Turning to your specific questions:

> How are you going to approach the question of providing legal advice as part of your service?

This is a question many legal startups are facing -- legal tech can bring better access to justice, but is limited by both malpractice liability and unauthorized-practice rules (which exist for very good reasons).

For the pilot phase, we'll avoid this issue by working with opted-in research participants, and will work with the Cyberlaw Clinic to be sure we handle those issues correctly.

If the pilot goes really well, then we'll dig into the social-legal-technical problem of figuring out how to scale it to a wider audience. Possibly that could be done through sufficiently clear waivers and explanations; possibly it will require users to go through a reference librarian or attorney.

(It may seem backwards to first run the experiment and then figure out legal questions, but I think this is the only way to make progress. Legal advice is about balancing risks and rewards, but the rewards here are unknown. We have to start by clearly establishing the value of innovation.)

> Answering copyright questions can seem like pulling teeth ... I am curious about your choice of text messages as the conduit of these exchanges...

For good or bad, this isn't meant to be an ongoing conversation -- it's a one-time statement of the scenario, and a simple prediction (despite limited information) of the result if a court were to face that scenario as described. Text messages are intended to make that exchange as easy as possible for experts to participate in. (Emails might be another good alternative, but we do want to encourage quick, lightweight responses.)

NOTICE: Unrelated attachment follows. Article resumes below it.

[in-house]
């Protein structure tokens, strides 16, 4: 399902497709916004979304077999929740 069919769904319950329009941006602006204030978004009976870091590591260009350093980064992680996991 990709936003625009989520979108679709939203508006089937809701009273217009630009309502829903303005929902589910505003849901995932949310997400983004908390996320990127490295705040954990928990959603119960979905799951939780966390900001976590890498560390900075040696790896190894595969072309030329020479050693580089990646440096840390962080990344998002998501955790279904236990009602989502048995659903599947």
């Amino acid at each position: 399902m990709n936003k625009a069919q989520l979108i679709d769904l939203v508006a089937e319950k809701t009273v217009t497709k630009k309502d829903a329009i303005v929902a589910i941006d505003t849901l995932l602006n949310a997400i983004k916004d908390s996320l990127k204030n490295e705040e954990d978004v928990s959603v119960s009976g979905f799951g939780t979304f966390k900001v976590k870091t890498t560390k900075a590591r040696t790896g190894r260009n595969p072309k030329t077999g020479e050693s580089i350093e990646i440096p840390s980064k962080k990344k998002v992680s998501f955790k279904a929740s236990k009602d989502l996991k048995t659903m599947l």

There's a lot you lose with this approach! But what you gain is a low cost survey of a wide array of experts. That's an attempt to address two issues: first, the problem of fair use being avoided because advice is too expensive. Second, the problem that fair use advice too often boils down to: "you are taking a risk that is hard to quantify." If we're lucky, this approach may reveal that the gray areas aren't as gray as we thought. (Or conversely, it will thoroughly document the costs of ambiguity.)

> How are you going to tackle the governance of copyright issues for those you engage with?

I'll let Kyle Courtney at Copyright First Responders speak more to this (I work at the Library Innovation Lab), but CFR is one great model for this kind of institutional engagement. As you say, it depends on a network of human beings representing fair use interests throughout the system. Our technical approach won't begin to replace that.

What we *can* do is test legal assumptions and find areas where there's more consensus than we might have realized -- putting a valuable advocacy tool in the hands of those human beings.


I hope this is helpful. Thanks again for the questions, and let me know if you have other thoughts or advice.

Photo of Olivier

Thank you so much for this detailed answer! Very useful.